BUSINESS
By Gary Gately and Gary Gately,SUN STAFF | March 21, 1996
Hoping to win over opponents of a city tax district designed to raise money for attracting tourists and conventions, the Greater Baltimore Committee proposed yesterday shrinking the district while excluding stores and bars that serve little food.But the business group's attempt to forge a compromise failed to sway opponents, including two key state legislators and the Restaurant Association of Maryland.The GBC's move, which came at a meeting in Annapolis with state senators representing Baltimore, amounted to a last-ditch attempt to win passage of a state bill that would allow the city to create a new tourism district.
BUSINESS
By Gary Gately and Gary Gately,SUN STAFF | March 29, 1996
For the second time in two months, an effort to create a new city tax district to raise money to attract conventions and tourists has failed.The bill, sponsored by state Sen. Larry Young, a Baltimore Democrat, would have enabled the city to create an independent authority empowered to collect taxes and other fees from businesses to raise money for the Baltimore Area Convention and Visitors Association.But Mr. Young's measure died yesterday without a vote when the city's Senate delegation decided against acting on it during the delegation's last scheduled meeting of this General Assembly session.
NEWS
By Eric Siegel and Eric Siegel,Staff Writer | June 18, 1993
Seeking to provide relief to overburdened Baltimore homeowners, the City Council gave preliminary approval last night to a nickel cut in the city's property tax rate.The council's action would lower the Baltimore property tax rate -- the highest by far in the state -- from $5.90 to $5.85 per $100 of assessed value.A homeowner with an assessed value of $40,000 -- the city average -- would pay $20 less a year.The final vote on the property tax cut is scheduled for Monday's council meeting, the last one before summer recess.
NEWS
February 9, 2014
The last mayoral election in Baltimore featured a spirited debate about a variety of ideas for aggressive reductions in the city's sky-high property tax rate. The winning candidate, though, was the one who called those ideas unrealistic and advocated a gradualist approach that left the basic structure of the city's property tax system intact. To her credit, Mayor Stephanie Rawlings-Blake has followed through and proposed a comprehensive 10-year financial plan to reduce costs, diversify revenue streams and cut property taxes.
NEWS
By Timothy B. Wheeler, The Baltimore Sun | February 7, 2014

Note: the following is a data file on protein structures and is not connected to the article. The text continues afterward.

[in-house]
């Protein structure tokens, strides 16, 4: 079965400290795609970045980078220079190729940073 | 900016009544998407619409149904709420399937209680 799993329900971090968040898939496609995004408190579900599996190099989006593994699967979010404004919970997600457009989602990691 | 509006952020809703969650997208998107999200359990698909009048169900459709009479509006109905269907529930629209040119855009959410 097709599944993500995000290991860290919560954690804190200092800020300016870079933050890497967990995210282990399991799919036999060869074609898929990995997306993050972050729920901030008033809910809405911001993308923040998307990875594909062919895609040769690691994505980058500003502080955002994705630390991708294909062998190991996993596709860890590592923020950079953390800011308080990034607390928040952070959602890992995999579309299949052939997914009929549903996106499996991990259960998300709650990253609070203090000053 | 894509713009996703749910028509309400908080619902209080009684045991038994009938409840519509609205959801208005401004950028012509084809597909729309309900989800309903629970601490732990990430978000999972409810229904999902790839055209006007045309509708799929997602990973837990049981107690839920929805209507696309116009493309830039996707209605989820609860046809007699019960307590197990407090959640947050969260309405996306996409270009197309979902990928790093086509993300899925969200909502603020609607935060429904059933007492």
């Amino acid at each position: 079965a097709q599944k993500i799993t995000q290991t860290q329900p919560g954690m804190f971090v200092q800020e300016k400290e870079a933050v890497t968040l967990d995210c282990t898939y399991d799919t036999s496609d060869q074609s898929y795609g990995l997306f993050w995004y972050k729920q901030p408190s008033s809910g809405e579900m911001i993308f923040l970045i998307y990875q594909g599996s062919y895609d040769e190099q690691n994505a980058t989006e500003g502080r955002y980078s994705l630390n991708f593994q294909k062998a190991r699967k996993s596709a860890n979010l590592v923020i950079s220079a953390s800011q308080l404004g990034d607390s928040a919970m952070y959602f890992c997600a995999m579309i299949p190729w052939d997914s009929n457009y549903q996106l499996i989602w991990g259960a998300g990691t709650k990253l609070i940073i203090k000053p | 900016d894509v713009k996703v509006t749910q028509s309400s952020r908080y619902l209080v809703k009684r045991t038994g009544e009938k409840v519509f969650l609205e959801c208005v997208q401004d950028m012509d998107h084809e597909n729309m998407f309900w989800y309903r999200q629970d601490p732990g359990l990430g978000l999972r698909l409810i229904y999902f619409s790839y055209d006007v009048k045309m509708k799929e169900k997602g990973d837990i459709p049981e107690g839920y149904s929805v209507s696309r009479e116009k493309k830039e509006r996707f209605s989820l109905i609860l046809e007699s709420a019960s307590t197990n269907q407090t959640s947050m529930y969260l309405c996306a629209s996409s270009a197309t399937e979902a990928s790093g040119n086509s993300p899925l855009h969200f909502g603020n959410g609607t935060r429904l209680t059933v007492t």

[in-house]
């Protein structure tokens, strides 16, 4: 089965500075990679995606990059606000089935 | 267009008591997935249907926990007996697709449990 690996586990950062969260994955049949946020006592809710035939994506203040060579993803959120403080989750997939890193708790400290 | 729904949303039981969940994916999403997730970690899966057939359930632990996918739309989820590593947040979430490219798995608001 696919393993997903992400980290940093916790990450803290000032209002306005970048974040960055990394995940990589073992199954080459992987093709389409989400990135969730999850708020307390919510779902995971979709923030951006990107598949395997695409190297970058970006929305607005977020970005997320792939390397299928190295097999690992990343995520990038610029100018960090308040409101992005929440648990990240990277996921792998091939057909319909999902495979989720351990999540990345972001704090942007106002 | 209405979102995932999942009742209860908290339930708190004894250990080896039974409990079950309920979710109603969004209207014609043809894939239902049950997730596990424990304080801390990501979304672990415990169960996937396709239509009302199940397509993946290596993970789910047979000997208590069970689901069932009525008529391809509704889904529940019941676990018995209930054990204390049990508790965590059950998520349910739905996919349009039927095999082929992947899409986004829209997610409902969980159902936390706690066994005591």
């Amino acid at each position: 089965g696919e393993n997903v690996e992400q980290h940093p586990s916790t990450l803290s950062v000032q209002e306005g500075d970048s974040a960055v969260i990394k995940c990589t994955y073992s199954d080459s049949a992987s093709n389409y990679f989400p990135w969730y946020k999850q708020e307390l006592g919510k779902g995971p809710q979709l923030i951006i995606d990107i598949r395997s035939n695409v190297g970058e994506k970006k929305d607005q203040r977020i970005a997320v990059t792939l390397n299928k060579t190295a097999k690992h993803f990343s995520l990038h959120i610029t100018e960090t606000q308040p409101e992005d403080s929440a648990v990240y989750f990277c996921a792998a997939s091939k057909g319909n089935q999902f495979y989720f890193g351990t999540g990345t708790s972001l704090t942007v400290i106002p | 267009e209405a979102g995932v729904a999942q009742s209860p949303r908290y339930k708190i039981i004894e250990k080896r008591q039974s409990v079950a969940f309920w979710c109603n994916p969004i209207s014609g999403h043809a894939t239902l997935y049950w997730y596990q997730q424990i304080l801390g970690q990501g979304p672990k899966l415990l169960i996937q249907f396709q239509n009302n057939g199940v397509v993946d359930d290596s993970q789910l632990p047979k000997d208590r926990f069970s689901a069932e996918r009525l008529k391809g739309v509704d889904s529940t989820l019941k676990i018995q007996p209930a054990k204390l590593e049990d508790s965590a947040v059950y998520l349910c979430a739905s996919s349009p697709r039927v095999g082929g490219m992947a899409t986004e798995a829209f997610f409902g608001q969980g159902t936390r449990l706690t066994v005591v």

Saying she's convinced Baltimore's high property taxes are driving residents and business away, Del. Maggie McIntosh has introduced legislation aimed at helping retain current homeowners while launching studies of ways to reduce the rate. With support from nearly all the city's House delegation, McIntosh, a six-term Democrat representing Northeast Baltimore, has introduced five bills targeting potential inequities in the assessment of properties in the city, where tax rates are more than double those of neighboring counties.
NEWS
November 13, 2013
A revolt is brewing among Baltimore taxi and limo operators, who are protesting a new city tax of 25 cents per passenger that went into effect Oct. 1. The taxi owners claim the new tax will be difficult to collect and that they can't pass the additional cost on to consumers by raising their rates. So, in what they are calling an act of civil disobedience, the companies say they won't pay. Meanwhile, the city is insisting it will take them to court if they don't. Before things get ugly, the city and its cabbies need to take a step back from the hole they are digging for themselves and come up with a way to end the standoff that both sides can live with.
NEWS
By Kevin Rector, The Baltimore Sun | November 12, 2013
A broad coalition of taxi, limousine and for-hire sedan companies in Baltimore say they will refuse to pay a new city tax of 25 cents per passenger in what they are calling a collective act of civil disobedience. The first payments under the new tax, for October, are due Nov. 25, but the companies say they won't pay unless the law is changed to ease administrative burdens or they are allowed to pass the costs on to customers. "We are proud corporate citizens of Maryland and Baltimore.